Capacity after 62 days: 1859mAh (-13.8%)
- LaCrosse 2000, purchased Jan 2006.
Initial capacity measured: 1902mAh
Capacity after 62 days: 1417mAh (-26%)
- SONY 2300, purchased Sep 2004.
Initial capacity measured: 2210mAh
Capacity after 62 days: 1309mAh (-41%)
So neither eneloop nor Hybrid did as well as advertised, but they are still significantly better than previous generation of NiMH cells. So you can't go wrong with either brand.
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Showing 1-10 of 111 posts in this discussion
Initial post: Jan 17, 2007 10:10:41 AM PST
Christopher Wanko says:
If fresh-charged is sub-1000 mAh, then these aren't 2000 mAh cells, are they?
Posted on Jan 17, 2007 10:10:42 AM PST
[Deleted by the author on Jan 17, 2007 10:10:50 AM PST]
In reply to an earlier post on Jan 17, 2007 12:43:56 PM PST
The eneloop triple-A cells are rated 800mAh (actually tested to be 827mAh when freshly charged). The double-A cells are rated 2000mAh and tested exactly that.
Posted on Feb 17, 2007 4:04:25 PM PST
[Deleted by the author on Feb 17, 2007 4:06:51 PM PST]
In reply to an earlier post on Feb 17, 2007 4:06:34 PM PST
M. Shin says:
Thank you for a detailed comment. It was very helpful.
I'm looking for AA NiMH rechargeable batteries & charger for my external flashlight (580EX for Canon Rebel XT). After using this for 3 months, I finally realized that I'd be better off with rechargeable batteries.
I tried to look for unbiased reviews or technical articles to help me buy the "best" rechargeable batteries for my situation, but I've been unsuccesful so far. The only thing that I have learned is that I should look for 2500~2700mAh batteries.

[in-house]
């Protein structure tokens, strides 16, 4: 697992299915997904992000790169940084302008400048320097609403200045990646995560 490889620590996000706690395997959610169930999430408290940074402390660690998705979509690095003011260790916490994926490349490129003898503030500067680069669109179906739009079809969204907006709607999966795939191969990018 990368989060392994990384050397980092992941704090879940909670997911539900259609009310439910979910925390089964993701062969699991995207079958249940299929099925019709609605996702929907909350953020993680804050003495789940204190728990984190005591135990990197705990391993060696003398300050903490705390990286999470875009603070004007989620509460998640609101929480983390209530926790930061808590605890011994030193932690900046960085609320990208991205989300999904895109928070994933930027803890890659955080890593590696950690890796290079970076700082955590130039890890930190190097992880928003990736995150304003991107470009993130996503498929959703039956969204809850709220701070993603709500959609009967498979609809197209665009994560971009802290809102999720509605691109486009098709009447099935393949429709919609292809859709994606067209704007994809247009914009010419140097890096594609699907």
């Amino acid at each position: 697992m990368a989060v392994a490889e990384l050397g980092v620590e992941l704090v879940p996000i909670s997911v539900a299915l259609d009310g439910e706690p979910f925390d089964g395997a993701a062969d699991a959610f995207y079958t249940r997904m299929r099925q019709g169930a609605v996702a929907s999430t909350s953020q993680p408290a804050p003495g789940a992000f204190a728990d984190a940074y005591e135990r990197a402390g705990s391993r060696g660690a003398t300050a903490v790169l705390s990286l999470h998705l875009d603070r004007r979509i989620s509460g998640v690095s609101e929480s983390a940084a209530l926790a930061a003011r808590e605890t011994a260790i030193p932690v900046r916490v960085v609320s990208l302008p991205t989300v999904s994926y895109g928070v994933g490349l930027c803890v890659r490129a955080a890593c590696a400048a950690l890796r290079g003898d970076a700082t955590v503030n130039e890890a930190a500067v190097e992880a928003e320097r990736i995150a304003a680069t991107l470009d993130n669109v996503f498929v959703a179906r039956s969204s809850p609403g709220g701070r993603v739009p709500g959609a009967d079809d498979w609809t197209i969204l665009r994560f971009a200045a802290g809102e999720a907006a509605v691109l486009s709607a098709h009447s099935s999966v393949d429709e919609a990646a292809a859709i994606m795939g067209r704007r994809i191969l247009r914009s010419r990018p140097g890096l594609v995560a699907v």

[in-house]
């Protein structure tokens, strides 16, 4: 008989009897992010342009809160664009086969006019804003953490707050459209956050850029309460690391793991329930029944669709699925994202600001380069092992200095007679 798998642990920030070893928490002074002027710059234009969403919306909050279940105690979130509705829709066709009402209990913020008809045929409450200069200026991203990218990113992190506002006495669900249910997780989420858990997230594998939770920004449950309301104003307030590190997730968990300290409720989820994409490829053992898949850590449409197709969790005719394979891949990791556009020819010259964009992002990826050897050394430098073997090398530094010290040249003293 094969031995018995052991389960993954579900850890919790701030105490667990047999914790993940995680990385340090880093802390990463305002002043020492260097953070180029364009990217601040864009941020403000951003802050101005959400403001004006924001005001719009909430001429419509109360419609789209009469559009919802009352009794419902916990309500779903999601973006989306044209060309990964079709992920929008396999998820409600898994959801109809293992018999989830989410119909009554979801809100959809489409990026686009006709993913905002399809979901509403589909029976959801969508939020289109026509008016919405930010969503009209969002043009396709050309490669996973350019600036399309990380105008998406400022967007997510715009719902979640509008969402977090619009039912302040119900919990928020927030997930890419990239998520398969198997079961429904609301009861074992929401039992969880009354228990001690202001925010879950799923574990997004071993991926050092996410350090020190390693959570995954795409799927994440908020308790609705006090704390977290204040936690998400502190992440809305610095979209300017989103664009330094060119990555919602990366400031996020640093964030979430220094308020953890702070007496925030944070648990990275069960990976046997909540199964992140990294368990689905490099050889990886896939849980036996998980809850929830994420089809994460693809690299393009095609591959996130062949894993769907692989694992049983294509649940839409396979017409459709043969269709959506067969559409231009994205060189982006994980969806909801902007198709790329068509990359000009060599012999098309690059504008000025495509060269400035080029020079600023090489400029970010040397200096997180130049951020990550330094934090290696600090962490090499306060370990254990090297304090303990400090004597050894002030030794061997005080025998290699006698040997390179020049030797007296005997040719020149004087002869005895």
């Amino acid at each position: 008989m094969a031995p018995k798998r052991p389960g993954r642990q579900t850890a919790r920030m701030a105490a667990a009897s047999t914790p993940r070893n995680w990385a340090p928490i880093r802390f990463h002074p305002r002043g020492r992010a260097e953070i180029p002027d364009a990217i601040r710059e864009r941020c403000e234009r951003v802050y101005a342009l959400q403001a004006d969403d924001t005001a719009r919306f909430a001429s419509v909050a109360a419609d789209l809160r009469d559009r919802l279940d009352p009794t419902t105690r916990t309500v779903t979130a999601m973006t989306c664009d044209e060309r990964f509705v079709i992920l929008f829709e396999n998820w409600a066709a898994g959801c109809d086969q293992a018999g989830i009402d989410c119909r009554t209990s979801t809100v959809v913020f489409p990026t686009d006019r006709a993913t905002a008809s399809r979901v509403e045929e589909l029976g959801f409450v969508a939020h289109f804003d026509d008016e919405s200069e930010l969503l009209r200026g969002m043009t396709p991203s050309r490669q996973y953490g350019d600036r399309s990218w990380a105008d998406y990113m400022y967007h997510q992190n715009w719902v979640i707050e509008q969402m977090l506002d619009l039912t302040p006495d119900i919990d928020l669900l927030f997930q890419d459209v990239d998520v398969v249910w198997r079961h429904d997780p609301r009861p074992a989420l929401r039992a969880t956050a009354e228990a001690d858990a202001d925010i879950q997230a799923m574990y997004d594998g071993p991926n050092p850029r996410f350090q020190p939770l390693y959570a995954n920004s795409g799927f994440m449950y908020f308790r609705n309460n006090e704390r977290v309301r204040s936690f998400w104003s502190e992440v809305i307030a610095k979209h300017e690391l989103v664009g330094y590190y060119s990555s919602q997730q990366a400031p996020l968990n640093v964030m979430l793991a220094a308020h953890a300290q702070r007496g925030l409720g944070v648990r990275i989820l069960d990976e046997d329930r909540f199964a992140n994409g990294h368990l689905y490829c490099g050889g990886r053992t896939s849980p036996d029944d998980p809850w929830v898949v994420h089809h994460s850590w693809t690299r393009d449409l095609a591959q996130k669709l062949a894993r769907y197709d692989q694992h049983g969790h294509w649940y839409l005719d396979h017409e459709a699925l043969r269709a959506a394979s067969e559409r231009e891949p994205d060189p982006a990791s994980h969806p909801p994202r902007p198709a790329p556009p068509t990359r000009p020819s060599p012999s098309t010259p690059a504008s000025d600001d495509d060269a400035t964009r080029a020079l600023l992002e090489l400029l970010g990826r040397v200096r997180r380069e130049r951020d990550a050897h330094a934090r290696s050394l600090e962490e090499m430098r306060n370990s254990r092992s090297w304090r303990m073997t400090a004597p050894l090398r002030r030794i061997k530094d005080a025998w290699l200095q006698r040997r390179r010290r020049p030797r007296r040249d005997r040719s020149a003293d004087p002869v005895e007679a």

Also, it seems like many ppl have a good experience with LaCrosse BC-900 charger, including yourself.
I was just wondering if you can share what rechargeable batteries you use yourself or point me to any informative websites on this topic. TIA.
P.S. What happens to these NiMH batteries if they are left unused for a long time?
For example, would they still work (well) if I opened them up after leaving them in the drawer for 5 years and then try to charge them and use them? Thx again.
In reply to an earlier post on Feb 19, 2007 8:09:08 PM PST
Last edited by the author on Feb 19, 2007 8:27:44 PM PST
I have the Canon 420EX flash. I'll choose the 2000mAh eneloop cells over ordinary NiMH cells any time, even if the the latter is rated for 2700mAh(*). My flash sometimes sits in camera pack for weeks. With ordinary NiMH cells, since the self discharge rate is around 30% per month, I must remember to recharge the cells before any major photo event. With the eneloop cells, I don't have to worry about it. But of course, I still keep a set of four alkaline cells in my camera pack just in case.
(*) Based on energy stored in a photoflash capacity (assuming 250uF charged to 320V), I estimate a set of four 2000mAh eneloop cells can provide around two thousand full-blast flashes. I don't think it is possible to shoot that many flash photos in any photo event.